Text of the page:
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Forklift Fork Dimensions and Types

Forklift Fork Dimensions and Types

Forklift fork dimensions are determined by the width, thickness, and length of the stainless steel forks. The dimensions are important because they affect the load capacity, or the amount forklift can hold.

In this article, we go over how to measure fork dimensions, as well as the different types of forks and how and when they’re used.

Table of Contents

How Are Forks Measured?

Forklift forks, also called blades or tynes, are measured by the width, length, and thickness of the fork. To get precise measurements, you may want to use a tool like a fork caliper. Here’s how to measure each of these three key dimensions:

  • Fork width: Measure the fork from side to side.
  • Fork length: Measure the fork from the front of the fork to the end of the tip.
  • Fork thickness: Measure the fork from the shank back to the shank face. It’s important to use the back side of the fork, rather than the bottom because the bottom of the fork wears down from its original thickness with use.

how are forklift forks measured

Generally, the greater the fork’s width and length, the greater the fork’s lifting capacity. Sometimes, the thickness of the fork can be the same across forks with different capacities.

Keep in mind that the various parts of a forklift truck—including the forks, mast, forklift carrier or carriage, and attachments—have their own capacities. These parts all contribute to the overall load and lifting capacities of the machine. Understanding the individual capacities of the parts helps you know the capabilities and limitations of your forklift.

For example, your forks may have a higher capacity than your truck. If that’s the case, go by the truck capacity rather than the fork capacity. Your forklift operator should also consider the load center of the vehicle because that impacts its capacity allocation.

Forklift Fork Dimension Examples

The dimensions of a forklift fork can vary dramatically, both between and within the different carriage classes. Here are example measurements for the thickness, width, and length you might find in each class.

This list is not exhaustive. There are many different dimensions and weight capacities within each class. Keep in mind that the fork capacity may exceed the carrying capacity.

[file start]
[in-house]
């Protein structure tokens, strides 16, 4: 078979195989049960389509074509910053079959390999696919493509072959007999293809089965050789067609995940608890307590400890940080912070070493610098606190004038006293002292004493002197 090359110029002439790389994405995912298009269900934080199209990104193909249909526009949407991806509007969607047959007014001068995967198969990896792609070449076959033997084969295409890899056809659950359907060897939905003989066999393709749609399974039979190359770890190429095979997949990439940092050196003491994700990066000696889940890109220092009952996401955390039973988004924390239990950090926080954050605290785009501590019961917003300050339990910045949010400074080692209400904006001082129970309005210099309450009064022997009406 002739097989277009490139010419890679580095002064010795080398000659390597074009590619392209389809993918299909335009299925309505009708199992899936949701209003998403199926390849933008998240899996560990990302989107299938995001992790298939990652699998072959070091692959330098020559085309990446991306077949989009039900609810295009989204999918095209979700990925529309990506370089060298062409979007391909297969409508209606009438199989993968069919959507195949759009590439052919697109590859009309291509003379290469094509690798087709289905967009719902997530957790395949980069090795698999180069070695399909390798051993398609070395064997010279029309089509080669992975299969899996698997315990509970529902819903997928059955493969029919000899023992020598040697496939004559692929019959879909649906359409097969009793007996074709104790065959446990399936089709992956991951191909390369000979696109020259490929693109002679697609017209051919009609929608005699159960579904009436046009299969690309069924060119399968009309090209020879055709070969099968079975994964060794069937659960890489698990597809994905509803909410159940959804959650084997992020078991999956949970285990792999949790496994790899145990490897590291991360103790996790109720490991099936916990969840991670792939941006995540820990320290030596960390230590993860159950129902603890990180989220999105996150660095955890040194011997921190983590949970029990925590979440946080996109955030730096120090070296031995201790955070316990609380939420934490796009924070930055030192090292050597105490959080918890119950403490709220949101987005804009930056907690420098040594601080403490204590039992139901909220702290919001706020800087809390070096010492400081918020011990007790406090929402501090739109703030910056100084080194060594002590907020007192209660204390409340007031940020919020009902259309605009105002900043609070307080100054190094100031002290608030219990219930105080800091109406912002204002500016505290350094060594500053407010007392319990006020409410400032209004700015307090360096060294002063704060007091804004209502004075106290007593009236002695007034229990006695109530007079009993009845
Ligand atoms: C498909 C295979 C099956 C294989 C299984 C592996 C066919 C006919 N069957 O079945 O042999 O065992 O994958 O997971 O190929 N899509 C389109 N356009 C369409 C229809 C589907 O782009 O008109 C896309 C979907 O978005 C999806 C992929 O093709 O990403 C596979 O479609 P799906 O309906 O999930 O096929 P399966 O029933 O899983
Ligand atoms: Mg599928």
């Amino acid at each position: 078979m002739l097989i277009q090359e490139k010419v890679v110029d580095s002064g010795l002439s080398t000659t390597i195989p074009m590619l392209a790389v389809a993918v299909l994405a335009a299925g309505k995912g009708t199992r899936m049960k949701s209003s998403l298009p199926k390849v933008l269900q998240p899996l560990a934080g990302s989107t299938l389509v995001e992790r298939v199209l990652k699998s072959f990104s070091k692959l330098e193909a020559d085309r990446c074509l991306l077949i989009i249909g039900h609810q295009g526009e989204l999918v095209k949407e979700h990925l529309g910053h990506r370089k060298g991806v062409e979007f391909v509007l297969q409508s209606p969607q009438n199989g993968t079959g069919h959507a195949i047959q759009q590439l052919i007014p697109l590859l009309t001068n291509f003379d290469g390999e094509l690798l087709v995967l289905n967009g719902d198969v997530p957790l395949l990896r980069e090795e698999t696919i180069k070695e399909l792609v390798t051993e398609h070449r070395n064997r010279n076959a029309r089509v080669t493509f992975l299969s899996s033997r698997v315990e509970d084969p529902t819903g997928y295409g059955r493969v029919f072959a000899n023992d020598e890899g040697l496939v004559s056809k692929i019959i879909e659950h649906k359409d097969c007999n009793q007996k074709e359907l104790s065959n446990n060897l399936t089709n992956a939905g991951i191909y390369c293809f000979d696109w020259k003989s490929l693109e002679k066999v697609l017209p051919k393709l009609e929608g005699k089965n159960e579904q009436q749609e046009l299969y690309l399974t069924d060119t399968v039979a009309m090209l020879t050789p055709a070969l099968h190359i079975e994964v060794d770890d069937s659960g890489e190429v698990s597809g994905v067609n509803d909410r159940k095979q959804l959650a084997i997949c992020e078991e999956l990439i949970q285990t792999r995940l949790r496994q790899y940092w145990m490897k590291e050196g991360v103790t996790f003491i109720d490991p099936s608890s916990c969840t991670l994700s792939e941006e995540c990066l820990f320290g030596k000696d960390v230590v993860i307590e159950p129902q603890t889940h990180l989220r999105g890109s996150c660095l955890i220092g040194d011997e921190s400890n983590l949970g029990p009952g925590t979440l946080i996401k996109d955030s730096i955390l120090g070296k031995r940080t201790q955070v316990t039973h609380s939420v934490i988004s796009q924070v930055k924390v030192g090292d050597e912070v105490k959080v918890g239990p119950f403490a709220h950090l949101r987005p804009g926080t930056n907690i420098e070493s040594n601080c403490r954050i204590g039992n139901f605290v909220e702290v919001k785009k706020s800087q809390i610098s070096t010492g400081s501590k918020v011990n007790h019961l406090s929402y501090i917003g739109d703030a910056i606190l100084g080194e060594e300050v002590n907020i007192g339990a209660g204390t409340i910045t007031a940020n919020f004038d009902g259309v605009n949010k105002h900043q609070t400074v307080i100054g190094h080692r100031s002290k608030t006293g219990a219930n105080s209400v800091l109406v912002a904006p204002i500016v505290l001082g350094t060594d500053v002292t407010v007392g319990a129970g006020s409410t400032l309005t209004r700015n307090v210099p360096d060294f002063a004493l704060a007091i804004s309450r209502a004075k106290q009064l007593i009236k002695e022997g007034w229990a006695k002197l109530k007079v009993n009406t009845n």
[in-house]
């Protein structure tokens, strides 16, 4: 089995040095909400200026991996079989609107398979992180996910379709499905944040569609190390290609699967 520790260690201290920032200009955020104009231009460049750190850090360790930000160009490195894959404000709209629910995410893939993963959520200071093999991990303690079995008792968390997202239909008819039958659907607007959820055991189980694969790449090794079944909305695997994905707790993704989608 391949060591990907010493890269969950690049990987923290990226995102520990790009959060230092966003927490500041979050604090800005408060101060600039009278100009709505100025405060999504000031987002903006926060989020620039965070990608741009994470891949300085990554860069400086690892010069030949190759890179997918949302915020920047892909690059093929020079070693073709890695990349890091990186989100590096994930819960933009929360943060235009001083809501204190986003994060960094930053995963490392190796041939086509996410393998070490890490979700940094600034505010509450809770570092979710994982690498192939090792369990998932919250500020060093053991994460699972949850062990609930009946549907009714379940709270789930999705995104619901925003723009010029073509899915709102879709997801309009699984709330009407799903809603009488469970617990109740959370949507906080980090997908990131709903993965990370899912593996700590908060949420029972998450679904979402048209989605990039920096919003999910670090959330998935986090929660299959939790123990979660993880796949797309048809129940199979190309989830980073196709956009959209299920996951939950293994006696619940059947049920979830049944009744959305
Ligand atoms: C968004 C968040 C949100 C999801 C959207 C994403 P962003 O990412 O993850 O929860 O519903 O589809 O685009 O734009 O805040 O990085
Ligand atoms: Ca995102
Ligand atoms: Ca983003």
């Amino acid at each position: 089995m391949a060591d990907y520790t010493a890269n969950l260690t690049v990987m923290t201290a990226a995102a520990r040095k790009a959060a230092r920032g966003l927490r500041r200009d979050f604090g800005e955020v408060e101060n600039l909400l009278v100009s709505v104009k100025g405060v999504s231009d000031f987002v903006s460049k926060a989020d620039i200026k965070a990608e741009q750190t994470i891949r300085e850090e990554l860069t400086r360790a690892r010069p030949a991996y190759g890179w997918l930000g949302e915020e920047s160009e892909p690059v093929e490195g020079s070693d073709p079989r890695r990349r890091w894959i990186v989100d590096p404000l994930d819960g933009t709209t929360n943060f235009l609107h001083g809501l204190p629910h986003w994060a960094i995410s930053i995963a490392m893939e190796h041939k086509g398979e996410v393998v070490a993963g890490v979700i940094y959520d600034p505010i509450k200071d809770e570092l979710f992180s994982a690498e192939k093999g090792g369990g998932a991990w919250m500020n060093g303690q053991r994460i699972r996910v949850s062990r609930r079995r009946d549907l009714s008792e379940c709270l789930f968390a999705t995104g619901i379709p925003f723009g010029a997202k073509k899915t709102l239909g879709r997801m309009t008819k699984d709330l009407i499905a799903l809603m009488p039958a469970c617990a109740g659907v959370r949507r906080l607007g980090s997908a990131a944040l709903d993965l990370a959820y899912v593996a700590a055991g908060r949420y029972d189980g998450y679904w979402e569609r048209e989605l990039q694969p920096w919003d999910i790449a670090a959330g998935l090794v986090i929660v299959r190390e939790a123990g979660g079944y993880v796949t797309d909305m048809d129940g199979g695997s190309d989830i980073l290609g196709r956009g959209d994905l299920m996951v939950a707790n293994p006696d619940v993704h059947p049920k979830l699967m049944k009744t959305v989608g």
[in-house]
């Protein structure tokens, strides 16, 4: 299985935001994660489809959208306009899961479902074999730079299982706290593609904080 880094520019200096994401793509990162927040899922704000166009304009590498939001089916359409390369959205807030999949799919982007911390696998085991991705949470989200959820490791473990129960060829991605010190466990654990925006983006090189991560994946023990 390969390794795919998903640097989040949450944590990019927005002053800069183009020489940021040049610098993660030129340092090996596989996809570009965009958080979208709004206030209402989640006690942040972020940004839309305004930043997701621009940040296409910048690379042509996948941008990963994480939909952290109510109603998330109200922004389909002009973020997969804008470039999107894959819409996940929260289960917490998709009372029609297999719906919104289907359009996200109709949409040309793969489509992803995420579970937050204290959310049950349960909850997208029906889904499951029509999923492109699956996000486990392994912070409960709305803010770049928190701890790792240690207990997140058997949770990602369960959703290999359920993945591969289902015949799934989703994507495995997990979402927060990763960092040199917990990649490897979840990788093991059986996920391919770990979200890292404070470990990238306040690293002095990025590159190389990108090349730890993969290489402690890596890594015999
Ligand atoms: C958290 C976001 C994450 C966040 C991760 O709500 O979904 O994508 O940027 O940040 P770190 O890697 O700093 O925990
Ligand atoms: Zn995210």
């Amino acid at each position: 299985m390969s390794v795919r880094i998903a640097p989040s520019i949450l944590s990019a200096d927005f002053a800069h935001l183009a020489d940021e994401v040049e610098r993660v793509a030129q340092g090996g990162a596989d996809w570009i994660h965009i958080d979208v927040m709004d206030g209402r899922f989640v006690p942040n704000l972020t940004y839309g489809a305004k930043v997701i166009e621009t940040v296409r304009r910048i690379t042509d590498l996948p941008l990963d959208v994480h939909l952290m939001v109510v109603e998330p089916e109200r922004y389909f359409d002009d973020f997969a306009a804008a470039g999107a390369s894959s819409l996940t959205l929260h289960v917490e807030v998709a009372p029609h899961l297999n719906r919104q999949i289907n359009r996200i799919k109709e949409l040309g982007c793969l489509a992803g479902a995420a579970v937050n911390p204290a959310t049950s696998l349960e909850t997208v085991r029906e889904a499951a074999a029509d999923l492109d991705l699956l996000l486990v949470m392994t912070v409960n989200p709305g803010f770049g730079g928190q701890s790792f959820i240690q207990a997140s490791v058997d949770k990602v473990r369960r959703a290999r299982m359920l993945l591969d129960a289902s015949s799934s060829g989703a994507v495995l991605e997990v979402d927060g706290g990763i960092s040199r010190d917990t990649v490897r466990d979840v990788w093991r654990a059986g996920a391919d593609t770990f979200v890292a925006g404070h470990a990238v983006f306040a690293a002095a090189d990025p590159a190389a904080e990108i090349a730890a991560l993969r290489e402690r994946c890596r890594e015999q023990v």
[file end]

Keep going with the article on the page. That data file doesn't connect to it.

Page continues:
Class Thickness Width Length Fork Capacity
II 1.25″ 4″ 30″ 3,700 lb
II 1.5” 4” 60” 5,500 lb
II 1.75” 4” 72” 6,800 lb*
III 1.75” 5” 48” 8,200 lb
III 1.75” 5” 96” 8,200 lb
III 2” 6” 120” 12,600 lb*
IV 2” 6” 42” 12,600 lb
IV 2” 6” 84” 12,600 lb
IV 2.5” 6” 96” 21,400 lb*

*Fork capacity exceeds carriage capacity

The forks connect to the carriage. The carriage height determines the class of your forks. Each carriage type has a certain load capacity.

To find your forklift’s carriage class, measure the distance between the top and bottom carriage bars, and compare the measurement to the chart below. ITA hook-type forks are the industry standard, and ITA Class 2, 3, and 4 are the most common carriage classes.

  • Class II
    • Height: 16”
    • Carriage Capacity: 2,200 to 5,500 lbs
  • Class III
    • Height: 20”
    • Carriage Capacity: 5,500 to 10,998 lbs
  • Class IV
    • Height: 25”
    • Carriage Capacity: 11,000 to 17,600 lbs

For further confirmation, the nameplate on your forklift will state the machine’s capacity.

What Size Forks Do You Need?

The lift capacity of your forklift determines what size forks you need and which forks are interchangeable. In addition to weight, you’ll also want to consider the other dimensions of the loads you’ll be lifting, like the length and width, so that you can choose the right length and extensibility in your forks. Specifically, you should choose forks that are at least ⅔ the length of the longest load.

what size forklift forks do I need

Depending on your machine, you can also use fork extensions to increase your forklift’s capacity and accommodate larger and longer loads.

The Parts of a Fork

Many parts make up a forklift fork, including the locking pin, shank, hooks, heel, blade, taper, and tip. Here are some of the main parts of a fork and what they do:

  • Locking pins secure the forks to the carriage. They typically connect at the top of the shank on the hook.
  • The shank is the vertical portion of the fork where the supporting hooks are fixed.
  • Fork hooks attach to the shank to support the fork and keep it stable on the carriage. They can be detachable hooks or integral hooks that are built into the shank.